One of the greatest gifts in life is our children. Ps.127:3 “Behold, children are a heritage from the Lord, the fruit of the womb is a reward.”

What a joy it is to hold them in your arms the very first time, to watch them begin to walk and say their first words, to teach them how to ride a bike and drive their first car. Sometimes we make those statements, “if I could only keep them little.” We would love to keep our precious little ones from all the problems that come in life, but that is impossible to do. Jesus said in John 16:33; ”that in Me you may have peace. In the world you will have tribulation; but be of good cheer, I have overcome the world.” They are going to keep growing and wanting their freedom. Sometimes, in an effort to keep “our gifts” from those heartaches, it is easy to fall into a trap of enablement. The trap develops many ways; from good intentions a lot of times. No matter how it starts, it becomes dangerous to the whole family. When it involves men in addiction, it tends to show up in not wanting our child to lose their job or face legal problems or fear of them dying and we didn’t do our part to help.

The problem of enabling is we get in the way of God’s work in our child’s life. When we get in the way we remove the natural consequences to that person’s behavior. Simply put, enabling creates an atmosphere in which our adult children can comfortably continue their unacceptable behavior. We warn against enabling because it is proven that someone in addiction experiencing the damaging consequences of his behavior on his life has the most powerful incentive to change. Often this is when they “hit their bottom” and come to a place of surrender. And then God can start doing His greatest work in them!

When we think of child abuse we normally think of physical or emotional abuse and neglect. Could it be that “enabling” is a type of child abuse? If we are always removing or resolving the consequences in someone’s life we are neglecting to teach them how to face it and emotionally building resentment and entitlement in their life. Then they never mature to trust in the Lord when the tribulations of this world come. Who do they trust in? Most of the time those who are being enabled get resentful towards the one who interrupts their sinful pattern and do not understand why they’re not getting a bail out. So they get angry at God and the agents that God is trying to use to bring real help.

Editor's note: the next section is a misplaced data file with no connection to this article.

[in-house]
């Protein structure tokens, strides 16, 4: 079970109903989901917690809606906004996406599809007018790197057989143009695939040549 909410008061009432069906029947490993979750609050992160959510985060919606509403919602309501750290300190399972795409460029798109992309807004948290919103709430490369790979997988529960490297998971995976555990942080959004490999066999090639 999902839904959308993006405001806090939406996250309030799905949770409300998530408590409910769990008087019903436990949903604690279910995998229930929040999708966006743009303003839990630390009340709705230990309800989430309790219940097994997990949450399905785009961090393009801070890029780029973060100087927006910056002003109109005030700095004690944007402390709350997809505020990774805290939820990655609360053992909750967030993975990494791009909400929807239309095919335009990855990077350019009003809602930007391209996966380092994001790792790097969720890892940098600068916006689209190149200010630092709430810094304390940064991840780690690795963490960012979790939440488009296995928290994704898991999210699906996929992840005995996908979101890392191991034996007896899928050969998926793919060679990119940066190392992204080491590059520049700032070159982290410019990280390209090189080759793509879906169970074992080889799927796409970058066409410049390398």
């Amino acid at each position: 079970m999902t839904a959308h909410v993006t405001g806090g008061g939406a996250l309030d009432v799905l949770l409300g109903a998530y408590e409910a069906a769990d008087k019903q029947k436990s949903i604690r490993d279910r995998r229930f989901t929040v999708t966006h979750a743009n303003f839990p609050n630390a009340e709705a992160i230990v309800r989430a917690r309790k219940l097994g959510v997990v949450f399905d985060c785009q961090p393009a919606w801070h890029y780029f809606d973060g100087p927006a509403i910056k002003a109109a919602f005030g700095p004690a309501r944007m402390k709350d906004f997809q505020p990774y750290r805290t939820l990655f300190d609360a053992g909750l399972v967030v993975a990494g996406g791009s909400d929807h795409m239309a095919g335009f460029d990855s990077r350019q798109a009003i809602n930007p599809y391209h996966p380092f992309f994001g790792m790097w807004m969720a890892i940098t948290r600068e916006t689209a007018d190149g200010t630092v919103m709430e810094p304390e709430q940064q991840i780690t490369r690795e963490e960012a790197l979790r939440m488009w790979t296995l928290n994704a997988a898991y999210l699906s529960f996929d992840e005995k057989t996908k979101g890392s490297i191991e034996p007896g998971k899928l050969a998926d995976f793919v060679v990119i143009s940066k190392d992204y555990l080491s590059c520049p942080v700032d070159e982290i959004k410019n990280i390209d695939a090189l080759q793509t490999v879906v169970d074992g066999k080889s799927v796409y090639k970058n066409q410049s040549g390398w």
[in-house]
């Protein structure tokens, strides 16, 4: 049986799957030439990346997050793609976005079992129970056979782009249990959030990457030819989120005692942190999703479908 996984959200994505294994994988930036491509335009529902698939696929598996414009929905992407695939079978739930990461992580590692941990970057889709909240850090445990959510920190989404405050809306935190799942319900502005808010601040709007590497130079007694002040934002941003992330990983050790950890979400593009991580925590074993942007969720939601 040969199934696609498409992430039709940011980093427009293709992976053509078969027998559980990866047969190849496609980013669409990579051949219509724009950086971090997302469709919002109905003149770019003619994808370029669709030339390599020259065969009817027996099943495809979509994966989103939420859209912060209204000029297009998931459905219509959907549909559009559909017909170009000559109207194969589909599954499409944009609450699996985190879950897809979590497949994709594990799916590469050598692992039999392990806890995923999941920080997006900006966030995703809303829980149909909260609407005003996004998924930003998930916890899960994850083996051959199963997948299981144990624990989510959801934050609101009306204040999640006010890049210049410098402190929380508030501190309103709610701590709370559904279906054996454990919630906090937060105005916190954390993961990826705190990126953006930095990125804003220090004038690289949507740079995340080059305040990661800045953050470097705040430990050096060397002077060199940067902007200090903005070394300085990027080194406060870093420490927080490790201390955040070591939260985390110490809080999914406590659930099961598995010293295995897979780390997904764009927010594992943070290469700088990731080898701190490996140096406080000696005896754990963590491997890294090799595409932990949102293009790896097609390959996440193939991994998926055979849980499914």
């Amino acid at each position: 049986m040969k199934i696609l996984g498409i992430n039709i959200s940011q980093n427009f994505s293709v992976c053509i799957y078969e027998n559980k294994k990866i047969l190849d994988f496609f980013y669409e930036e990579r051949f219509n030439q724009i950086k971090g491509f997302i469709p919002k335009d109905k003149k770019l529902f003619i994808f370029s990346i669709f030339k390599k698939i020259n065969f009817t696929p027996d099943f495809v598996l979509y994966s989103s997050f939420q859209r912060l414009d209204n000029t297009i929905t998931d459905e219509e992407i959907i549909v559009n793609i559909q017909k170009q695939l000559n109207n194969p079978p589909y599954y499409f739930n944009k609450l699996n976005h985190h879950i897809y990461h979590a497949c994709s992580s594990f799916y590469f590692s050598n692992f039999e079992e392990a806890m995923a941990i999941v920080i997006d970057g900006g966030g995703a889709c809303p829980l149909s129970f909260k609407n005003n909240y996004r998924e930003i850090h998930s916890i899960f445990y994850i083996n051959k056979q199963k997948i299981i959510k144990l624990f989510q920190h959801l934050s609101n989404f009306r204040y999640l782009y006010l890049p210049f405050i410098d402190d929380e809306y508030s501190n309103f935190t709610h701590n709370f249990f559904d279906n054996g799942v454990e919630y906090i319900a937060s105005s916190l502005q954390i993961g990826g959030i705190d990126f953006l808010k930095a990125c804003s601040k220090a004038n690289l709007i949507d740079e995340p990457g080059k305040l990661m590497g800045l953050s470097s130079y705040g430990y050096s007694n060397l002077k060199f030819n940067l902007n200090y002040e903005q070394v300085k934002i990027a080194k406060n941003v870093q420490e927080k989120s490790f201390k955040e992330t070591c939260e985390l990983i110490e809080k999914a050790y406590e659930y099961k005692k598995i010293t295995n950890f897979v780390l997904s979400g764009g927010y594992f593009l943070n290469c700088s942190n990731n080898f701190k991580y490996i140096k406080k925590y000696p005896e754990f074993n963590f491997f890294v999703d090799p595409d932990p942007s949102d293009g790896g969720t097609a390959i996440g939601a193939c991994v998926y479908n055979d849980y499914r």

How do we check up on ourselves to make sure we don’t create this habit? Well, ask yourself a few questions:

• Has the Lord been convicting me about this already?

• When my adult child calls is my immediate thought, “What is it this time?”

• Does your child now act entitled to and demand things you once enjoyed giving like; car privileges, gifts, perks at home, or rent money?

• Does it feel like you are living from crisis to crisis with them?

• Are you feeling burdened, used, resentful, or burned out?

• Have you loaned him money or paid for bills repeatedly; seldom, if ever, being repaid?

• Have you bailed him out of rehab because he got uncomfortable without talking to the leadership or jail and paid for his legal fees?

• Have you given him “one more chance” and then another and another?

I have a feeling, if you have been through this, you can add a lot more questions than I have room for.

I have heard this too many times; “Well, I don’t think I’m enabling; I’m helping.” Here’s the difference: Helping is doing something for someone that he is not capable of doing himself. Enabling is doing for someone things that he could and should be doing himself.

So how do we break this cycle or avoid getting into it? First, we have got to go back to the beginning and understand that the beautiful gift you have been given is a gift and it is given from the Lord and like all gifts we want to honor the Lord with how we handle that gift. Also recognize that every gift comes with responsibility. Prov. 22:6 says, “Train up a child in the way he should go, And when he is old he will not depart from it.” We have to train our children; yes, even our adult children. Someone once described the parenting process this way: “Being a parent is a lot like building a boat that you eventually will launch. The building process is gratifying, but so is launching the boat and seeing that what you’ve built can handle the seas. At some point as a parent, you’ve got to start getting your child ready to be launched.” We need to understand that we are to be preparing them for life not to live it for them. Ps 127: 4-5 also teaches us; “Like arrows in the hand of a warrior, so are the children of one’s youth. Happy is the man who has his quiver full of them; they shall not be ashamed.” Children are compared to an arrow for a warrior. And we are to train them up to send them out in this world full of spiritual warfare that demands dependency on Jesus Christ as their solid rock.

If you see this as a problem, or the beginning of one, then I ask you, for the whole family’s sake, to stop and surrender yourself to Jesus and turn your child over to the Lord. He is able to help you set the boundaries that are needed and to equip him to be the man God has called him to be. After you have submitted yourself to Jesus, write out the boundaries that keep getting crossed and you and your spouse agree together on how money hand-outs will change, responsibility with living space will change, and other problems that need to be addressed. Then meet with your child and outline the plan clearly. Know that it will get tested! But this is for the whole family’s best interest. And, the Lord is going to do a great work in the whole family as everyone learns to trust in HIM!